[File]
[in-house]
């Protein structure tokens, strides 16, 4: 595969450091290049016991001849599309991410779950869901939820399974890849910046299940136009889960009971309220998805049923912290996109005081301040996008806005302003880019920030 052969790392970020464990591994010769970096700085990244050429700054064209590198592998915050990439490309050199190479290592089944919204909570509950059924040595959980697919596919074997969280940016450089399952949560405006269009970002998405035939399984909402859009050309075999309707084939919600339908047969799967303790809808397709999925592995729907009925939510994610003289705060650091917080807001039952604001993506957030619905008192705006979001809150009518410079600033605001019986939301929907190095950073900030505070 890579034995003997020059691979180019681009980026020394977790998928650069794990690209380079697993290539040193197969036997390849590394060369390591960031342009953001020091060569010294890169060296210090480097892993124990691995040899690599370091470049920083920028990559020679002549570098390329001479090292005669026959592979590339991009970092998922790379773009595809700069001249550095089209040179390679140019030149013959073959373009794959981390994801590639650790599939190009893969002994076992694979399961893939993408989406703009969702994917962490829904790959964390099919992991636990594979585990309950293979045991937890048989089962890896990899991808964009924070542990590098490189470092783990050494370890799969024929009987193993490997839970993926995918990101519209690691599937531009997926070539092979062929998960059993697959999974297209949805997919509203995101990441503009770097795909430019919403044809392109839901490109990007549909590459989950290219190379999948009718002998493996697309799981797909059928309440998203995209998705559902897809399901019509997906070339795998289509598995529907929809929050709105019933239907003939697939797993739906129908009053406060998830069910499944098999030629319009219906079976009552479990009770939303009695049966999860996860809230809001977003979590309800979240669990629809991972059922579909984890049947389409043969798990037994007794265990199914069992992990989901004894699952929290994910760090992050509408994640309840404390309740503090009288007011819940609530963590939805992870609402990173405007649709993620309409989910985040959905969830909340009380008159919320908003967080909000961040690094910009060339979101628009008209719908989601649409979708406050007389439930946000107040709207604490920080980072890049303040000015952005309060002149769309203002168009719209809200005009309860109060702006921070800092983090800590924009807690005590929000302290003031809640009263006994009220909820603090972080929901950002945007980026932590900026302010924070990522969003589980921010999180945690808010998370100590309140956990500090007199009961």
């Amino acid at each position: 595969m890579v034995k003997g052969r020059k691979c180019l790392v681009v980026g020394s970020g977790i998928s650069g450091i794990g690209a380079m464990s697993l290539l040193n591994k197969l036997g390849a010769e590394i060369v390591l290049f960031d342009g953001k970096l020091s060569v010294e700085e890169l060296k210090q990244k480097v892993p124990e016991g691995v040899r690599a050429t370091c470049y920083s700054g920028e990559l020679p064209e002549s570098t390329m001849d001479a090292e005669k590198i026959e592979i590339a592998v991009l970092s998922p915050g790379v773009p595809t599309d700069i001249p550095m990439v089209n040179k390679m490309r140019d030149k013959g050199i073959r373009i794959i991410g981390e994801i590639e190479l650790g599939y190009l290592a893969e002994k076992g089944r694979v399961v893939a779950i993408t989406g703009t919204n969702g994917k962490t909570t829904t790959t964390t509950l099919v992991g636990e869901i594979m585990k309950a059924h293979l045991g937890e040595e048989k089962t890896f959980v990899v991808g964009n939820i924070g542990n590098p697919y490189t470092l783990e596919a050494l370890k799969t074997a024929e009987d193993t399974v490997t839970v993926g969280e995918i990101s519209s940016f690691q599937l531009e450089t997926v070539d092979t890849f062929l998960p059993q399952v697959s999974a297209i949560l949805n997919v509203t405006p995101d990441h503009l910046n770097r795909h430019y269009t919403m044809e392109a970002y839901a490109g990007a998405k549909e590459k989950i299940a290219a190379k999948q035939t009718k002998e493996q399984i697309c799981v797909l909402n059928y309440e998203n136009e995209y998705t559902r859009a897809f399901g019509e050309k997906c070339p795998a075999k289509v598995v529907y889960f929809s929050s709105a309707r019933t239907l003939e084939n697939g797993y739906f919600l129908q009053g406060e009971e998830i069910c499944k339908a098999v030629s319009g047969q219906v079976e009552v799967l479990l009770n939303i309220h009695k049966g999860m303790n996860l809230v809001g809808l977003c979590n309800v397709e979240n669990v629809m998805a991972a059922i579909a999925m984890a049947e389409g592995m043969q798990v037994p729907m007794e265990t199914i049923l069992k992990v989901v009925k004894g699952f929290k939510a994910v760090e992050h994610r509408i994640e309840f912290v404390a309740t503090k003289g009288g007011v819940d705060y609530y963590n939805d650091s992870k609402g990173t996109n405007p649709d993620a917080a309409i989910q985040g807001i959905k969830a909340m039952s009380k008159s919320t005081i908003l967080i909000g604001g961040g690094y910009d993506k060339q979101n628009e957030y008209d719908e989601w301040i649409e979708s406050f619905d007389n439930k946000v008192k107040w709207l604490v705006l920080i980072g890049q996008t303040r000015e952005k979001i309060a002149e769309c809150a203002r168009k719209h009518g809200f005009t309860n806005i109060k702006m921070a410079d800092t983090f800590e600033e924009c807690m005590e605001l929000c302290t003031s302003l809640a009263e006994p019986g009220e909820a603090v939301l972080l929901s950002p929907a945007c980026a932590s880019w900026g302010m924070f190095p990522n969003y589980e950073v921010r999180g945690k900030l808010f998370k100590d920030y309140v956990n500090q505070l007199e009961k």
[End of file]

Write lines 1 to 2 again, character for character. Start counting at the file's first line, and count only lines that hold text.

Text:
[in-house]
């Protein structure tokens, strides 16, 4: 595969450091290049016991001849599309991410779950869901939820399974890849910046299940136009889960009971309220998805049923912290996109005081301040996008806005302003880019920030 052969790392970020464990591994010769970096700085990244050429700054064209590198592998915050990439490309050199190479290592089944919204909570509950059924040595959980697919596919074997969280940016450089399952949560405006269009970002998405035939399984909402859009050309075999309707084939919600339908047969799967303790809808397709999925592995729907009925939510994610003289705060650091917080807001039952604001993506957030619905008192705006979001809150009518410079600033605001019986939301929907190095950073900030505070 890579034995003997020059691979180019681009980026020394977790998928650069794990690209380079697993290539040193197969036997390849590394060369390591960031342009953001020091060569010294890169060296210090480097892993124990691995040899690599370091470049920083920028990559020679002549570098390329001479090292005669026959592979590339991009970092998922790379773009595809700069001249550095089209040179390679140019030149013959073959373009794959981390994801590639650790599939190009893969002994076992694979399961893939993408989406703009969702994917962490829904790959964390099919992991636990594979585990309950293979045991937890048989089962890896990899991808964009924070542990590098490189470092783990050494370890799969024929009987193993490997839970993926995918990101519209690691599937531009997926070539092979062929998960059993697959999974297209949805997919509203995101990441503009770097795909430019919403044809392109839901490109990007549909590459989950290219190379999948009718002998493996697309799981797909059928309440998203995209998705559902897809399901019509997906070339795998289509598995529907929809929050709105019933239907003939697939797993739906129908009053406060998830069910499944098999030629319009219906079976009552479990009770939303009695049966999860996860809230809001977003979590309800979240669990629809991972059922579909984890049947389409043969798990037994007794265990199914069992992990989901004894699952929290994910760090992050509408994640309840404390309740503090009288007011819940609530963590939805992870609402990173405007649709993620309409989910985040959905969830909340009380008159919320908003967080909000961040690094910009060339979101628009008209719908989601649409979708406050007389439930946000107040709207604490920080980072890049303040000015952005309060002149769309203002168009719209809200005009309860109060702006921070800092983090800590924009807690005590929000302290003031809640009263006994009220909820603090972080929901950002945007980026932590900026302010924070990522969003589980921010999180945690808010998370100590309140956990500090007199009961």